Rolling Stones Pay Tribute to Charlie Watts as They Kick Off First Tour Without Him: 'Quite Emotional'

The Rolling Stones drummer died at age 80 on Aug. 24

The Rolling Stones
Mick Jagger and Keith Richards. Photo: Backgrid

The Rolling Stones are keeping the spirit of late drummer Charlie Watts alive as they kick off their first tour without him.

The rockers played the first show on their long-delayed No Filter tour in St. Louis on Sunday night, and paid tribute to Watts by opening with an empty stage and a lone drumbeat, according to the Associated Press.

A large photo of Watts, who died on Aug. 24 at age 80, flashed on screen, something frontman Mick Jagger said was "really quite emotional," per CNN.

After performing "It's Only Rock 'N' Roll (But I Like It)" as their second song of the night, Jagger, 78, Keith Richards, 77, and Ronnie Wood, 74, headed to the front of the stage together, and reportedly thanked fans for offering their love and support in light of Watts' death.

RELATED VIDEO: Rolling Stones' Charlie Watts Dies at 80: 'One of the Greatest Drummers of His Generation'

"This is our first-ever tour we've ever done without him," said Jagger, who held hands with Richards as he spoke. "We'll miss Charlie so much, on and off the stage."

The band went on to play "Tumbling Dice," which they dedicated to their beloved drummer, according to the AP.

Though Sunday night marked the first official performance since Watts' death, the Rolling Stones previously addressed the loss during a private warmup show last week in Foxboro, Massachusetts, which also served as the unofficial debut of touring drummer Steve Jordan.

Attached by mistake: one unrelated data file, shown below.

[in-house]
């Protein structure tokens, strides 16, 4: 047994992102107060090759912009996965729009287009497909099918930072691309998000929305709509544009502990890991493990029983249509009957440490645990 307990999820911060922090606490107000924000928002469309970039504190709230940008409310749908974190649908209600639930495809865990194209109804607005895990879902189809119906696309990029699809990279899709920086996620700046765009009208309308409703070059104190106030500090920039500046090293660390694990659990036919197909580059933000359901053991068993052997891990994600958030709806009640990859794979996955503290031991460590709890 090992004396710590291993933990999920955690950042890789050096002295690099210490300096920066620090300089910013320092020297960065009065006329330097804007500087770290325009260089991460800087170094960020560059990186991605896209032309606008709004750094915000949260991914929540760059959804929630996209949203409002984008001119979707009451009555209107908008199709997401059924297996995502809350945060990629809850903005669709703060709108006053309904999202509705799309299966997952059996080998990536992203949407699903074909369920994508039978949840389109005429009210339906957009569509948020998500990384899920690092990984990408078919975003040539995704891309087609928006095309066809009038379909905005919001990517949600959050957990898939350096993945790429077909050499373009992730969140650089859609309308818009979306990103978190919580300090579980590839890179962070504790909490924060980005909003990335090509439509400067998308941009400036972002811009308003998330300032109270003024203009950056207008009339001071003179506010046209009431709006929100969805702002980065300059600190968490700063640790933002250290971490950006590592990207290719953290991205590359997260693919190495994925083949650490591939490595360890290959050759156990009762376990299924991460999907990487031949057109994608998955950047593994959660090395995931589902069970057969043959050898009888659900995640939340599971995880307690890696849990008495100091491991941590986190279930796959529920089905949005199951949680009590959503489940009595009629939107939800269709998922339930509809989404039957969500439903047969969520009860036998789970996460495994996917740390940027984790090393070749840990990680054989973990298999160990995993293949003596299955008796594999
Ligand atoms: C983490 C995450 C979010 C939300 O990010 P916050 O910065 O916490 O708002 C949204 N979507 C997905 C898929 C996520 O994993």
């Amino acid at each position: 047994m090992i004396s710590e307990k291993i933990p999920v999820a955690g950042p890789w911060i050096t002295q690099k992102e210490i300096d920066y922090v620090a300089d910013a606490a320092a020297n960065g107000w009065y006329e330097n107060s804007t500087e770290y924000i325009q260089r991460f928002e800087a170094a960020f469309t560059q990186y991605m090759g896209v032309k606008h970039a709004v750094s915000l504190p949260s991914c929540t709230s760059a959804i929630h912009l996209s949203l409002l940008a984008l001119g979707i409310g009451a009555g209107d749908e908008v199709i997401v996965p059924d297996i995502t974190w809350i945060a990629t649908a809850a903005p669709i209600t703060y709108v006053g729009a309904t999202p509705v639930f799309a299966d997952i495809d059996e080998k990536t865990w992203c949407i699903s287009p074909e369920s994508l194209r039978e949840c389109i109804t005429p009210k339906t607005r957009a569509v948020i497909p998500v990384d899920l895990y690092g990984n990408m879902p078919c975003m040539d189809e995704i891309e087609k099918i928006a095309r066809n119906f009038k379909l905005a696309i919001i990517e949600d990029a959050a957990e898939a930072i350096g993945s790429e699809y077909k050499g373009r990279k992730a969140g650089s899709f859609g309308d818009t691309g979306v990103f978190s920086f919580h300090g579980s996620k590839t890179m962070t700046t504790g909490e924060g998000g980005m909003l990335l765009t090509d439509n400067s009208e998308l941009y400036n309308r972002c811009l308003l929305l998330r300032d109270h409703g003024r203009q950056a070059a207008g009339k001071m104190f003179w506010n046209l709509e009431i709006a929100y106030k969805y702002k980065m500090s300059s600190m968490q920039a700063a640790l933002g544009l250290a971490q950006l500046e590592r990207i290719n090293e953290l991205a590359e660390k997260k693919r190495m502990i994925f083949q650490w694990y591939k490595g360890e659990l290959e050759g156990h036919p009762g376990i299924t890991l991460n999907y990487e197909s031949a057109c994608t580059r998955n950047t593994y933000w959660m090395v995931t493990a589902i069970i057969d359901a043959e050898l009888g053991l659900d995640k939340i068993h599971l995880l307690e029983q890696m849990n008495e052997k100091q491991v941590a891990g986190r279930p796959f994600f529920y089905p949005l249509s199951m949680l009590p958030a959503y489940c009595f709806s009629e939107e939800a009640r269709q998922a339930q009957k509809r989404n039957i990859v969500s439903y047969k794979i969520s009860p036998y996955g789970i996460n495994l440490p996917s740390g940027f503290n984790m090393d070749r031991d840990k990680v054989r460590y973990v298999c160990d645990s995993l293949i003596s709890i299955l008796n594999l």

"At this point, it's a bit of a poignant night for us because this is our first tour in 59 years that we've done without our lovely Charlie Watts," Jagger said during the show. "And we all miss Charlie so much — we miss him as a band, we miss him as a friend — on and off the stage and we've got so many memories of Charlie. I'm sure that some of you who have seen us before miss Charlie as well and I hope you'll remember him like we do. "

"We'd like to dedicate this show to Charlie," he continued. Jagger then walked to pick up a beer and raised his bottle in honor of Watts before taking a drink and saying, "Let's have a drink to Charlie!"

"Charlie, we're playing for you man, we're playing for you," added bassist Wood.

The death of Watts, who joined the Rolling Stones in 1963, was announced in a statement by his publicist Bernard Doherty, who said he died in a London hospital surrounded by his family.

"Charlie was a cherished husband, father and grandfather and also as a member of The Rolling Stones one of the greatest drummers of his generation," the statement said. "We kindly request that the privacy of his family, band members and close friends is respected at this difficult time."

In the band's first interview since Watts' death, Jagger called him "the rock" that kept the Stones rolling, and said he'd "held the band together for so long."

"The thing he brought was this beautiful sense of swing and swerve that most bands wish they could have," Jagger told Rolling Stone. "We had some really nice conversations in the last couple of years about how all this happened with the band. It's a huge loss to us all. It's very, very hard."

The No Filter tour will stretch through November before it wraps in Austin on Nov. 20.

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